08-16-2013, 08:54 AM
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Former Archbishop of Canterbury Tells 'Persecuted' Western Christians to Grow Up
Former Archbishop of Canterbury Tells "Persecuted" Western Christians to Grow Up
Christians in Britain and the US who claim that they are persecuted should "grow up" and not exaggerate what amounts to feeling "mildly uncomfortable", according to Rowan Williams, who last year stepped down as archbishop of Canterbury after an often turbulent decade.
"When you've had any contact with real persecuted minorities you learn to use the word very chastely," he said. "Persecution is not being made to feel mildly uncomfortable. 'For goodness sake, grow up,' I want to say."
True persecution was "systematic brutality and often murderous hostility that means that every morning you wonder if you and your children are going to live through the day". He cited the experience of a woman he met in India "who had seen her husband butchered by a mob".
Lord Williams's years as archbishop of Canterbury were marked by turbulence over the church's stance on the role of gay priests and bishops; gay marriage; and homophobia in the wider Anglican communion – with many members of the church expressing disappointment at a perceived hardening in its position on homosexuality.
Asked if he had let down gay and lesbian people, he said after a pause: "I know that a very great many of my gay and lesbian friends would say that I did. The best thing I can say is that is a question that I ask myself really rather a lot and I don't quite know the answer."
Sharing a platform at the Edinburgh international book festival with Julia Neuberger, president of the Liberal Judaism movement, Williams launched a withering critique of popular ideas about spirituality. "The last thing it is about is the placid hum of a well-conducted meditation," he said.
He said the word "spiritual" in today's society was frequently misused in two ways: either to mean "unworldly and useless, which is probably the sense in which it has been used about me", or "meaning 'I'm serious about my inner life, I want to cultivate my sensibility'".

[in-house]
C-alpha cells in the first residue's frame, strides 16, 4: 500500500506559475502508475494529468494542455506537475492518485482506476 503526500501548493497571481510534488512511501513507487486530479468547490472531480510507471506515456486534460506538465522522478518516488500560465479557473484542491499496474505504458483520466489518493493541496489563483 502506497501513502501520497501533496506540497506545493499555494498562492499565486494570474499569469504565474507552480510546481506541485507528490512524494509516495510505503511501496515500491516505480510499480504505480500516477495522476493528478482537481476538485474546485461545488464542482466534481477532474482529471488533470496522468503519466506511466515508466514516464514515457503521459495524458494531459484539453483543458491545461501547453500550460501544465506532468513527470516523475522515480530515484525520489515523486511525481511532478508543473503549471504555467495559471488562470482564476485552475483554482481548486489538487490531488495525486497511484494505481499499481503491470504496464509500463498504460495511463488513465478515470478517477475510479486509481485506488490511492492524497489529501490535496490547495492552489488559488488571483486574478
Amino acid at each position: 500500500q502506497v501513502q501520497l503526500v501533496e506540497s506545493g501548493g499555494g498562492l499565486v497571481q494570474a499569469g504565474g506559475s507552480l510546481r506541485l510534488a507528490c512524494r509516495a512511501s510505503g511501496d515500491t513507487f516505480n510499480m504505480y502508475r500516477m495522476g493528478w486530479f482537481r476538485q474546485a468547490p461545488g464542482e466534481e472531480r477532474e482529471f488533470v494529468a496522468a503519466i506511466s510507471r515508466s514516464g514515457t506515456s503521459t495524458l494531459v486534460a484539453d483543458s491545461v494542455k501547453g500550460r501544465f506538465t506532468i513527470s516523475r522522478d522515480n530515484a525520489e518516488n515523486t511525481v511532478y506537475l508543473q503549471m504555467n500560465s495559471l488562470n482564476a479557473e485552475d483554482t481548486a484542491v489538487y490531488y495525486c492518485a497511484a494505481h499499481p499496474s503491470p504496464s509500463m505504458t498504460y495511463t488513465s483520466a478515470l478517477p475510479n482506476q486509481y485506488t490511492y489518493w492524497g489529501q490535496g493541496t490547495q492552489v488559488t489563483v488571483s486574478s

He added: "Speaking from the Christian tradition, the idea that being spiritual is just about having nice experiences is rather laughable. Most people who have written seriously about the life of the spirit in Christianity and Judaism spend a lot of their time telling you how absolutely bloody awful it is." Neuberger said she found some uses of the word self-indulgent and offensive. Williams argued that true spirituality was not simply about fostering the inner life but was about the individual's interaction with others.
"I'd like to think, at the very least, that spiritual care meant tending to every possible dimension of sense of the self and each other, that it was about filling out as fully as possible human experience," he said.
Asked by Neuberger whether he felt organised religion encouraged the life of the spirit, he replied: "The answer is of course a good Anglican yes and no". While it can pass on the shared values of tradition, it can also operate as simply "the most satisfying leisure activity possible. It can also be something that you use to bolster your individual corporate ego."
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